Peter Theo Curtis is a free man.
Yes, that’s reason to cheer. He’d been held captive by an al-Qaeda-linked terror organization in Syria for two years. Now he’s out, apparently in good health.
His country is happy that he’s free. It’s time to cheer that event.
How, though, does one American family react to this news? I refer to the loved ones of James Foley, another American journalist who was murdered by his captors, also after being held for about two years in Syria.
My heart breaks for the Foley family. They cannot possibly be greeting this news with unabashed joy. They are still crushed by their loved one’s fate.
The White House reacted with understandable relief at the news. But issued a word of caution: “The president shares in the joy and relief that we all feel now that Theo is out of Syria and safe,” said White House spokesman Eric Schultz. “But we continue to hold in our thoughts and prayers the Americans who remain in captivity in Syria, and we will continue to use all of the tools at our disposal to see that the remaining American hostages are freed.”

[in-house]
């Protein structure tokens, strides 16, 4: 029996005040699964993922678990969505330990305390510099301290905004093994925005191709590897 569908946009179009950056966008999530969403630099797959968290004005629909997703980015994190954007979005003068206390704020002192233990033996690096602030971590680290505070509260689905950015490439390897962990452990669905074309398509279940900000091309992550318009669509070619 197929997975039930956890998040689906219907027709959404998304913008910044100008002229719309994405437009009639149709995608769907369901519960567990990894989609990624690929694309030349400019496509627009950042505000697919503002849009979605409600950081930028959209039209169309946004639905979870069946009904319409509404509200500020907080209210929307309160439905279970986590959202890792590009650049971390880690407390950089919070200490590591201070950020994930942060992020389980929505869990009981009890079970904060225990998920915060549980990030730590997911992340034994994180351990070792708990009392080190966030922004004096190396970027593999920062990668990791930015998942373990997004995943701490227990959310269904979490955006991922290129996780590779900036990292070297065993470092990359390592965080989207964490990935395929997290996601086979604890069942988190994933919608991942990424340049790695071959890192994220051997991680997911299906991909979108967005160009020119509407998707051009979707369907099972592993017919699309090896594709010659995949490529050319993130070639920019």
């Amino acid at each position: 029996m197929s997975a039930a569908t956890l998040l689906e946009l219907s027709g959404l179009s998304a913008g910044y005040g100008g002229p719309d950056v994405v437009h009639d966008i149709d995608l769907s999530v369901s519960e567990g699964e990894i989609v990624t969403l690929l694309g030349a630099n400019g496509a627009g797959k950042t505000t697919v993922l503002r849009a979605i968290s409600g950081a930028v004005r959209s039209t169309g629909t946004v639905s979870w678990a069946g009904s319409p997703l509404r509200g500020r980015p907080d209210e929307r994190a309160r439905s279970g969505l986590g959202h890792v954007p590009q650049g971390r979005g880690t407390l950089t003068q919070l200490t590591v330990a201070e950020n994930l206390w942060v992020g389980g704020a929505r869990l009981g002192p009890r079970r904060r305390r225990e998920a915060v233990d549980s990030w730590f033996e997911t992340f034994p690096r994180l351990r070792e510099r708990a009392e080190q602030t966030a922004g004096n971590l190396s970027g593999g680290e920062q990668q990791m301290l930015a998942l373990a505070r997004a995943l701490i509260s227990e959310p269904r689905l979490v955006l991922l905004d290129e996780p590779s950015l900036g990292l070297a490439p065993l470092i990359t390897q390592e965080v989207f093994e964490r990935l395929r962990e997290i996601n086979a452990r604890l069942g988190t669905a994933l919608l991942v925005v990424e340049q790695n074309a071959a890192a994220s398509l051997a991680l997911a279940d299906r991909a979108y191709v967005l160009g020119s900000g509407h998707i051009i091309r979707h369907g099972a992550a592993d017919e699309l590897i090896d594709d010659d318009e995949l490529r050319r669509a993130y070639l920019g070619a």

The United States and our allies are dealing with unpredictability in the extreme. One terror organization commits a cold-blooded act of murder while another one releases a hostage. How does a government respond to this complicated set of circumstances juxtaposed to each other?
No one should delude themselves into thinking this is an easy puzzle to solve or a problem with a clear solution.